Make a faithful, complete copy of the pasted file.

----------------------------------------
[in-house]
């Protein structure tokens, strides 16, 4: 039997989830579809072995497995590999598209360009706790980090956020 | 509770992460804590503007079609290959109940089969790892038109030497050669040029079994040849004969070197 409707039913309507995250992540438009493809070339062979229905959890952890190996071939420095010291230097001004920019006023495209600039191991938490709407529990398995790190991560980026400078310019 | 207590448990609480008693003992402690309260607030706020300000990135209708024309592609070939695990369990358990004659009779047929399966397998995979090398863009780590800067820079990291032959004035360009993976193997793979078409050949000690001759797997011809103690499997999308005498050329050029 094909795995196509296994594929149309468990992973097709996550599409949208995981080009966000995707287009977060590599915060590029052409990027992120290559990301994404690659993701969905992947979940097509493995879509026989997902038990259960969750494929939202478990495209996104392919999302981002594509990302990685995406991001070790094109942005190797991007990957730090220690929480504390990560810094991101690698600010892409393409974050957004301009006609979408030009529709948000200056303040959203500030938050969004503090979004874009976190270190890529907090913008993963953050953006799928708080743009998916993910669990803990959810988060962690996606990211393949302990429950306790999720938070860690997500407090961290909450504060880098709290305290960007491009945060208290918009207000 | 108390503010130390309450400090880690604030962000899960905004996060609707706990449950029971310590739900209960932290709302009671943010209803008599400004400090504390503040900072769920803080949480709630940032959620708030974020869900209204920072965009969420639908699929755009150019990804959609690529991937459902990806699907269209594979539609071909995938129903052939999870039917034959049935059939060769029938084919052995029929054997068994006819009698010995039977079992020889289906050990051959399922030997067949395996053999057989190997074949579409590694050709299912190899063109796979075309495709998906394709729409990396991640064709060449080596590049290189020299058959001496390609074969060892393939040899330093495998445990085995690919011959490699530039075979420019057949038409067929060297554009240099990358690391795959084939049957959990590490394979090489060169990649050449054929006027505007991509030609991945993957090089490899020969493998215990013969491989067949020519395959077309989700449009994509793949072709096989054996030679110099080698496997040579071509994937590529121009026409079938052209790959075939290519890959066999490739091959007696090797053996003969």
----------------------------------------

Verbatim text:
[in-house]
């Protein structure tokens, strides 16, 4: 039997989830579809072995497995590999598209360009706790980090956020 | 509770992460804590503007079609290959109940089969790892038109030497050669040029079994040849004969070197 409707039913309507995250992540438009493809070339062979229905959890952890190996071939420095010291230097001004920019006023495209600039191991938490709407529990398995790190991560980026400078310019 | 207590448990609480008693003992402690309260607030706020300000990135209708024309592609070939695990369990358990004659009779047929399966397998995979090398863009780590800067820079990291032959004035360009993976193997793979078409050949000690001759797997011809103690499997999308005498050329050029 094909795995196509296994594929149309468990992973097709996550599409949208995981080009966000995707287009977060590599915060590029052409990027992120290559990301994404690659993701969905992947979940097509493995879509026989997902038990259960969750494929939202478990495209996104392919999302981002594509990302990685995406991001070790094109942005190797991007990957730090220690929480504390990560810094991101690698600010892409393409974050957004301009006609979408030009529709948000200056303040959203500030938050969004503090979004874009976190270190890529907090913008993963953050953006799928708080743009998916993910669990803990959810988060962690996606990211393949302990429950306790999720938070860690997500407090961290909450504060880098709290305290960007491009945060208290918009207000 | 108390503010130390309450400090880690604030962000899960905004996060609707706990449950029971310590739900209960932290709302009671943010209803008599400004400090504390503040900072769920803080949480709630940032959620708030974020869900209204920072965009969420639908699929755009150019990804959609690529991937459902990806699907269209594979539609071909995938129903052939999870039917034959049935059939060769029938084919052995029929054997068994006819009698010995039977079992020889289906050990051959399922030997067949395996053999057989190997074949579409590694050709299912190899063109796979075309495709998906394709729409990396991640064709060449080596590049290189020299058959001496390609074969060892393939040899330093495998445990085995690919011959490699530039075979420019057949038409067929060297554009240099990358690391795959084939049957959990590490394979090489060169990649050449054929006027505007991509030609991945993957090089490899020969493998215990013969491989067949020519395959077309989700449009994509793949072709096989054996030679110099080698496997040579071509994937590529121009026409079938052209790959075939290519890959066999490739091959007696090797053996003969």